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If you have been convicted of a crime in Indiana and are currently serving a sentence (in prison or jail, on work release, home detention or probation) you may be eligible to have your sentence modified. Contact The Criminal Defense Team immediately to learn about your legal options.

First, we need to determine if you are eligible, which can be complicated. Next, if you are eligible, it is important to develop a strategy that will give you the best chance of success. Our Team handles modifications regularly and we start by gathering as much information about you as we can—your story and why you deserve a modification—so that we can relay that information to the prosecutor in an effort to get an agreement for a modification.

For example, a client of ours was a budding writer who was working with a publisher and his work release restrictions were making it difficult for him to do the leg work necessary to further his career. He had no violations and completed all programming and had done very well. After telling his story to the prosecutor on multiple occasions, she agreed on a plan for him to complete home detention and then probation. As a result, he was able to continue on his path to publishing his novel.

If we cannot get an agreement for a modification, we can request a hearing with the court to present your story and evidence to the Judge and explain why you are deserving of a modification. We have been successfully convinced judges across the state to grant modification requests by showing them who our client is and why he or she deserves a modification. Our Board Certified* defense lawyers can build a case to help you get the best result possible.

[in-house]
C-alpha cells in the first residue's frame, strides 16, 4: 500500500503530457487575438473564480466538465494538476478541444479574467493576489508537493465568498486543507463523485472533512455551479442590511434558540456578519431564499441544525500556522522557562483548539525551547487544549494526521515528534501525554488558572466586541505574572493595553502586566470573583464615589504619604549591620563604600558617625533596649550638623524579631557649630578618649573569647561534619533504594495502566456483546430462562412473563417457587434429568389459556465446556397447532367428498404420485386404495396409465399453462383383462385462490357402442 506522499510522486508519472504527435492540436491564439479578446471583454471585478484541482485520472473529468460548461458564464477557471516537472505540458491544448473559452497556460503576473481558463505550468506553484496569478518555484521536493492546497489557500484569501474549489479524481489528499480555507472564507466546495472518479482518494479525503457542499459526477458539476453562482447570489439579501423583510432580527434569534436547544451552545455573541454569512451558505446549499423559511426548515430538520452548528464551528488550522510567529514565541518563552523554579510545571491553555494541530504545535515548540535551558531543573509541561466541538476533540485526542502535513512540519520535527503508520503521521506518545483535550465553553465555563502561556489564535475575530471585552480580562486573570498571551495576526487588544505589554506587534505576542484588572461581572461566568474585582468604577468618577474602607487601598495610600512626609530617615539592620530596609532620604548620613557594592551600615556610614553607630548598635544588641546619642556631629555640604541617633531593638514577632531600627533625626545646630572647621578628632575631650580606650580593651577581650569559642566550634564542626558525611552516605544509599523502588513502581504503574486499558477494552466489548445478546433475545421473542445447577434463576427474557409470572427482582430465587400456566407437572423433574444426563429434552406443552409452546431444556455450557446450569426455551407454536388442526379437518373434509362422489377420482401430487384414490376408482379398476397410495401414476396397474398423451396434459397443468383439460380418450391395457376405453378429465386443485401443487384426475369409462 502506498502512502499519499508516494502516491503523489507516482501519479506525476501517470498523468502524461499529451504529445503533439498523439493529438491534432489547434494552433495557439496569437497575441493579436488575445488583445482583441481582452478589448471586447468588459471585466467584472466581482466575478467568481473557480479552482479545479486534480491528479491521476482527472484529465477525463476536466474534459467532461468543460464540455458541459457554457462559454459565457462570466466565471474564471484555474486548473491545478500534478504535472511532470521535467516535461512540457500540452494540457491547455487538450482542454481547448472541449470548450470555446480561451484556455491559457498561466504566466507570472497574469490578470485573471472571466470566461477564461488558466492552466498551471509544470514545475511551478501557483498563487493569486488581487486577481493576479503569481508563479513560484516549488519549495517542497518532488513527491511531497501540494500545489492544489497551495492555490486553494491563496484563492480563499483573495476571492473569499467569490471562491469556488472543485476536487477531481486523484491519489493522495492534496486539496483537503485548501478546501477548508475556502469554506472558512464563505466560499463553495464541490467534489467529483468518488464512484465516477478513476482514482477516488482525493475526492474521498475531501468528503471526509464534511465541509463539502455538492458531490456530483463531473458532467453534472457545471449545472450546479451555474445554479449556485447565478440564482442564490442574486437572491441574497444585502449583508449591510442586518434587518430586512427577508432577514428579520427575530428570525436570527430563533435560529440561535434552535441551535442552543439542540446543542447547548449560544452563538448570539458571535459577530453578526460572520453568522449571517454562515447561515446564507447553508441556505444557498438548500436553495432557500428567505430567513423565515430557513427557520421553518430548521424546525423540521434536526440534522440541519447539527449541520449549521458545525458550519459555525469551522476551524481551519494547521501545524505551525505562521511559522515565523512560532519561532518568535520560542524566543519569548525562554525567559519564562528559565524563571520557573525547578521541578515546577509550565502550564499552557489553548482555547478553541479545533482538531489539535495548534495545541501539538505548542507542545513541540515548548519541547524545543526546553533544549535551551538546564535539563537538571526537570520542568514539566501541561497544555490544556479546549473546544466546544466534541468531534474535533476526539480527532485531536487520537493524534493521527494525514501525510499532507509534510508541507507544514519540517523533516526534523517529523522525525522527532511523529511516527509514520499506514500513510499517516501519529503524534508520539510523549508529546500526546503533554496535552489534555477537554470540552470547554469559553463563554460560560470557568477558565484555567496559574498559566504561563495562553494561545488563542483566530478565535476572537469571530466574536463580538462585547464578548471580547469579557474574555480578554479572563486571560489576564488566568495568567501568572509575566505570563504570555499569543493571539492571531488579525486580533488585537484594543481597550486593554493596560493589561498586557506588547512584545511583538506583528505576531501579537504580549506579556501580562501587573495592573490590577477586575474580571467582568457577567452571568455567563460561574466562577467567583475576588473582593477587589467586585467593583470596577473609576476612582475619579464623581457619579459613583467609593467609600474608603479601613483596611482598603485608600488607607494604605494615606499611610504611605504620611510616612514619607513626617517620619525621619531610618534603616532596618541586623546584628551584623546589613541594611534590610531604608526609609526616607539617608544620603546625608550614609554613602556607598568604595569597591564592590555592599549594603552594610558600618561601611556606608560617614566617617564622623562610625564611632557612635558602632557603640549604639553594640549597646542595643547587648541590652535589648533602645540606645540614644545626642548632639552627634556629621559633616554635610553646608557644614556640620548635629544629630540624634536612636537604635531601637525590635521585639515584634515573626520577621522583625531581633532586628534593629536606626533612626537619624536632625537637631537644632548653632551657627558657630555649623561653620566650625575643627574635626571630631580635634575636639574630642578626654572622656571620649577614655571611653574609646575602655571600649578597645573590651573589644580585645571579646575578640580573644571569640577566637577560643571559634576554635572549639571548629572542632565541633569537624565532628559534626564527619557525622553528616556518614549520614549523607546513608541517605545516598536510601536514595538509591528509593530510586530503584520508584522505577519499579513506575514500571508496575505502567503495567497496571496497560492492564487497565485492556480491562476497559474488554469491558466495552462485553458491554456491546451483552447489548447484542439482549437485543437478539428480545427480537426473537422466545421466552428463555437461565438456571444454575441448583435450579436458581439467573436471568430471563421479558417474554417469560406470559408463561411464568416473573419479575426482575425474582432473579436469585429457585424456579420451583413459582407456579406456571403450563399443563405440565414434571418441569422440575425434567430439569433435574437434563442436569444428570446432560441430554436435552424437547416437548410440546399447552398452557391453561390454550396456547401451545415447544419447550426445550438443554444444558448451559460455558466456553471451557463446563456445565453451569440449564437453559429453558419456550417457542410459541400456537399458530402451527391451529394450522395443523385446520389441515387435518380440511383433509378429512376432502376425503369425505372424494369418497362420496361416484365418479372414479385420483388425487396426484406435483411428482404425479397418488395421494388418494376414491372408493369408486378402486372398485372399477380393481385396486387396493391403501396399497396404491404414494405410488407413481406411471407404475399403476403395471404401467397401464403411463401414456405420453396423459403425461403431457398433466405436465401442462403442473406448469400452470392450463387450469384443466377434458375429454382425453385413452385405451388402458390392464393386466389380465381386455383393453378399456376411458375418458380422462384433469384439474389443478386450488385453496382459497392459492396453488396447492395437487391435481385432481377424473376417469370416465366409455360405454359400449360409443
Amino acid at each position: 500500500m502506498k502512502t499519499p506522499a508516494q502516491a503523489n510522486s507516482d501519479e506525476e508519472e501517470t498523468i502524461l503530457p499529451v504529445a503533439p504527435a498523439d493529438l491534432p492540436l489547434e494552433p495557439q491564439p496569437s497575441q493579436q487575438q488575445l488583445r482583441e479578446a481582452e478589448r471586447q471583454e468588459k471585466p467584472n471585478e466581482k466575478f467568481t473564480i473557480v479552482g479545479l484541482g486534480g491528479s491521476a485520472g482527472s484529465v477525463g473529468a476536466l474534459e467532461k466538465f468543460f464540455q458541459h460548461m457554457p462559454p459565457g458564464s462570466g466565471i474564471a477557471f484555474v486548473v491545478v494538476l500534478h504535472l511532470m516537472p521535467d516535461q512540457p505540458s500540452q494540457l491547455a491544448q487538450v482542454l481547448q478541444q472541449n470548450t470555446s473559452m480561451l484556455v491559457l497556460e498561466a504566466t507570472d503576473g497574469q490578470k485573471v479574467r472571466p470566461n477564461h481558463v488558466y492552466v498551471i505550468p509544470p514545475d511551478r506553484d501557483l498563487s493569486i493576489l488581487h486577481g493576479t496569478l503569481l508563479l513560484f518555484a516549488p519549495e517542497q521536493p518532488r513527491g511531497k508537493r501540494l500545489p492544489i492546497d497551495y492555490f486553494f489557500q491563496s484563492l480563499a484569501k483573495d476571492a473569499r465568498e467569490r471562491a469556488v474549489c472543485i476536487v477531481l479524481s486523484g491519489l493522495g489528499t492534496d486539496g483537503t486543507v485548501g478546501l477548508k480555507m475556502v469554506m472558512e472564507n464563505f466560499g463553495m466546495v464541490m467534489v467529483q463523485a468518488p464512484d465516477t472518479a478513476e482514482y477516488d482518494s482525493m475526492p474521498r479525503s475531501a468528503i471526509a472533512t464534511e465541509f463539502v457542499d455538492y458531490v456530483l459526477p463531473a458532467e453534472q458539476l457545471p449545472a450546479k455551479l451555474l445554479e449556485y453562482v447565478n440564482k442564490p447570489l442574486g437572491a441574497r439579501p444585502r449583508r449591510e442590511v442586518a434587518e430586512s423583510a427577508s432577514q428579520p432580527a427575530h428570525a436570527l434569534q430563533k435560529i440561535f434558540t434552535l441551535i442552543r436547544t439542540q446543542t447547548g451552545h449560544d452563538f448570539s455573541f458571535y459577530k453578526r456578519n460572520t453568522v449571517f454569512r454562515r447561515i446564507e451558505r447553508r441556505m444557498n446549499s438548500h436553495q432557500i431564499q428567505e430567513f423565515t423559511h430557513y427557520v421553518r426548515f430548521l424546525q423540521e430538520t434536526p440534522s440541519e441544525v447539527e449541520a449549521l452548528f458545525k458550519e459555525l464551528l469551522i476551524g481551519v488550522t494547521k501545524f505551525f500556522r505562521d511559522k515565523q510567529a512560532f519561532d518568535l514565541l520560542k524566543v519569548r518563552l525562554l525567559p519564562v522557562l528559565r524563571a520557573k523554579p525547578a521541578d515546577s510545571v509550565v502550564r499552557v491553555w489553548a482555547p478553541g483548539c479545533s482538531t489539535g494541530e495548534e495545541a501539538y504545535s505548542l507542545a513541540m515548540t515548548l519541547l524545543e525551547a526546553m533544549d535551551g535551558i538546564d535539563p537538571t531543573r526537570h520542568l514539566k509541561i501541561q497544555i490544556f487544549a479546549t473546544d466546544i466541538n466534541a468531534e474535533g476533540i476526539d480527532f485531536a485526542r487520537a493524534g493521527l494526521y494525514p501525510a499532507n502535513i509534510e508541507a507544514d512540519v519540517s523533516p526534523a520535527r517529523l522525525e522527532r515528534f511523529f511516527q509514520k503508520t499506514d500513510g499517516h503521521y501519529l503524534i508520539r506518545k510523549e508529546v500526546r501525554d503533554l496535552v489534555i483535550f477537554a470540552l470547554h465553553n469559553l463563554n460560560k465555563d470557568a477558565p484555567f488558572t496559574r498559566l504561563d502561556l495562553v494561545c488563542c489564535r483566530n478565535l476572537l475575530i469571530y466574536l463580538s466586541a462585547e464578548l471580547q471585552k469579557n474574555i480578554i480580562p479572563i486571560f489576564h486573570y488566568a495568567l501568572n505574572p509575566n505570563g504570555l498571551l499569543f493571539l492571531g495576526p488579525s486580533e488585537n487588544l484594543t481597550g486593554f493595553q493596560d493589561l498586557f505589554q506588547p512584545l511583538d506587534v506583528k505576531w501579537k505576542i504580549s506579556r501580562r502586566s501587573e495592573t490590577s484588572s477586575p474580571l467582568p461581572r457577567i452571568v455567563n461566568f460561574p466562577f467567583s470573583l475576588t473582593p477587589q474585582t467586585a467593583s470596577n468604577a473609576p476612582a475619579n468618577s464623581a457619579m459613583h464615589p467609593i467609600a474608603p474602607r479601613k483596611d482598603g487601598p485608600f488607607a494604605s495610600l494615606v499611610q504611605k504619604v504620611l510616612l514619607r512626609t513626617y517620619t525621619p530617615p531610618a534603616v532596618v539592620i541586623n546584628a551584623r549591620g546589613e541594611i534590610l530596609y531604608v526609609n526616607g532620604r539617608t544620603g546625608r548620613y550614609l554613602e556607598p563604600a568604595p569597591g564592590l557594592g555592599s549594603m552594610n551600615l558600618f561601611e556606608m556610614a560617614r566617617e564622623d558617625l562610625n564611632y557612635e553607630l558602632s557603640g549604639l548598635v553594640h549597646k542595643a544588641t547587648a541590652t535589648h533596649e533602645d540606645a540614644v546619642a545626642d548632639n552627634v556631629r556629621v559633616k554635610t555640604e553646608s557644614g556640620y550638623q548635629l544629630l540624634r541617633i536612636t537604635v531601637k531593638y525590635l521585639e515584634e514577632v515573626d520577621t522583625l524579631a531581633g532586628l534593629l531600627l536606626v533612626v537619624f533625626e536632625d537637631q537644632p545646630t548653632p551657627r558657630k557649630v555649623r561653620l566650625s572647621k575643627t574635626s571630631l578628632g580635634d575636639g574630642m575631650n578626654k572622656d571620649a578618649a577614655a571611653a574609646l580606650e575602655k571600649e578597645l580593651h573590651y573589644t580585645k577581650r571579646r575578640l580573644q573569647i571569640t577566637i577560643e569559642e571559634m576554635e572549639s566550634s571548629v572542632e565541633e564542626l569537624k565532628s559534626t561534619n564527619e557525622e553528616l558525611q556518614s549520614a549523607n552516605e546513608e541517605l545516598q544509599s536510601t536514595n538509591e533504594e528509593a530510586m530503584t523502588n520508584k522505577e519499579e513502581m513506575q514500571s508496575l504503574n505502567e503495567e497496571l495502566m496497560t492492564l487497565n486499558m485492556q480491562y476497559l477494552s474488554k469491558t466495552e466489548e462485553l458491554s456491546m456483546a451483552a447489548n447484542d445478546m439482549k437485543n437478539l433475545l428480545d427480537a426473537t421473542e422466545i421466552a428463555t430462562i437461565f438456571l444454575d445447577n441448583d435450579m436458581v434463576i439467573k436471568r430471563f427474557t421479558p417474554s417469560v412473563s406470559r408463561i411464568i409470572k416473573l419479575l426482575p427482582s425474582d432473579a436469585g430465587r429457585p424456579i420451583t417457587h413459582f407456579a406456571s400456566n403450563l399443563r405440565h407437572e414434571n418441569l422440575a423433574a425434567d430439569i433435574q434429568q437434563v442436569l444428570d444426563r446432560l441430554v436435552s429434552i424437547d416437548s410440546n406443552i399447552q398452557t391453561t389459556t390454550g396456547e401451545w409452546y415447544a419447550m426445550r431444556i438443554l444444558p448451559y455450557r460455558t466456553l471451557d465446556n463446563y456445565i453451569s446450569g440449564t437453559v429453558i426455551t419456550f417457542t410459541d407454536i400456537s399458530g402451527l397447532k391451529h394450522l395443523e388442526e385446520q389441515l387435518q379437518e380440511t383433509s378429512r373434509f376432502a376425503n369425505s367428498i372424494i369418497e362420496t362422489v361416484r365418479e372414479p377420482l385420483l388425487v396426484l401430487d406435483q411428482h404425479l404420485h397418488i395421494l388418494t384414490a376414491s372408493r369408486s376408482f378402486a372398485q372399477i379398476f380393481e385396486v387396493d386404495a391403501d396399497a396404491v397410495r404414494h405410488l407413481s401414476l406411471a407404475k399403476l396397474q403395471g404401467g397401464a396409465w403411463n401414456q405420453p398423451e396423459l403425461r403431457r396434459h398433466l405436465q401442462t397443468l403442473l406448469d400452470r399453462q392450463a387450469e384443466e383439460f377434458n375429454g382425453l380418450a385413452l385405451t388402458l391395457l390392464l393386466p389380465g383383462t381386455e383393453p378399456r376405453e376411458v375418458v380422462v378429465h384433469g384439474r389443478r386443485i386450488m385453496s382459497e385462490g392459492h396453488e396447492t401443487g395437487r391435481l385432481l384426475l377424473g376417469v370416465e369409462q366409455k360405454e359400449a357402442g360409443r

Call The Criminal Defense Team at (317) 687-8326 now. One of our Indiana criminal sentence modification lawyers can discuss your case with you during a free consultation and determine whether you’re eligible to have your sentence modified.

Who Is Eligible for a Sentence Modification?

A person convicted of a criminal offense can file a motion with the court to modify their sentence. Unlike appeals, you don’t have to follow strict filing deadlines. You can pursue your case at any time while serving your sentence.

However, not every convicted offender can request a modified sentence. Credit-restricted felons and violent criminals are not eligible.

Indiana Criminal Code 35-38-1-17 defines a violent criminal as someone convicted of:

  • Child molestation
  • Murder
  • Attempted murder
  • Reckless homicide
  • Unlawful firearm possession by a serious violent felon as defined under Indiana Criminal Code 35-47-4-5
  • Involuntary manslaughter
  • Voluntary manslaughter
  • Kidnapping
  • Criminal deviate conduct
  • Aggravated battery
  • Rape
  • Class A or B felony burglary committed before July 1, 2014, or Level 1, 2, 3, or 4 felony burglary committed after June 30, 2014
  • Level 2 or 3 felony robbery committed after June 30, 2014, or Class A or B felony robbery committed before July 1, 2014
  • Level 1 or 2 felony sexual misconduct with a minor committed after June 30, 2014, or Class A or B felony sexual misconduct with a minor committed before July 1, 2014

If you were convicted of an offense not included in this list, you might be allowed to modify your sentence. However, it can be a complicated process to handle alone. You should consult an experienced Indiana criminal sentence modification lawyer from The Criminal Defense Team to assist you with your case.

How the Sentence Modification Process Works

The first step in sentence modification is to determine whether you qualify. The Criminal Defense Team can review the circumstances of your conviction, imposed sentence, current state laws regarding the crime and advise you about whether we can proceed.

We must file your modification request with the trial court that imposed your original sentence. The judge can choose to set a hearing and notify the prosecutor. If there’s a victim in the case, they must receive notice of this hearing as well.

The court can also rule on a filed request without scheduling a hearing if:

  • You waived your right to appear in court for the determination of your request
  • The prosecutor filed a written agreement to the request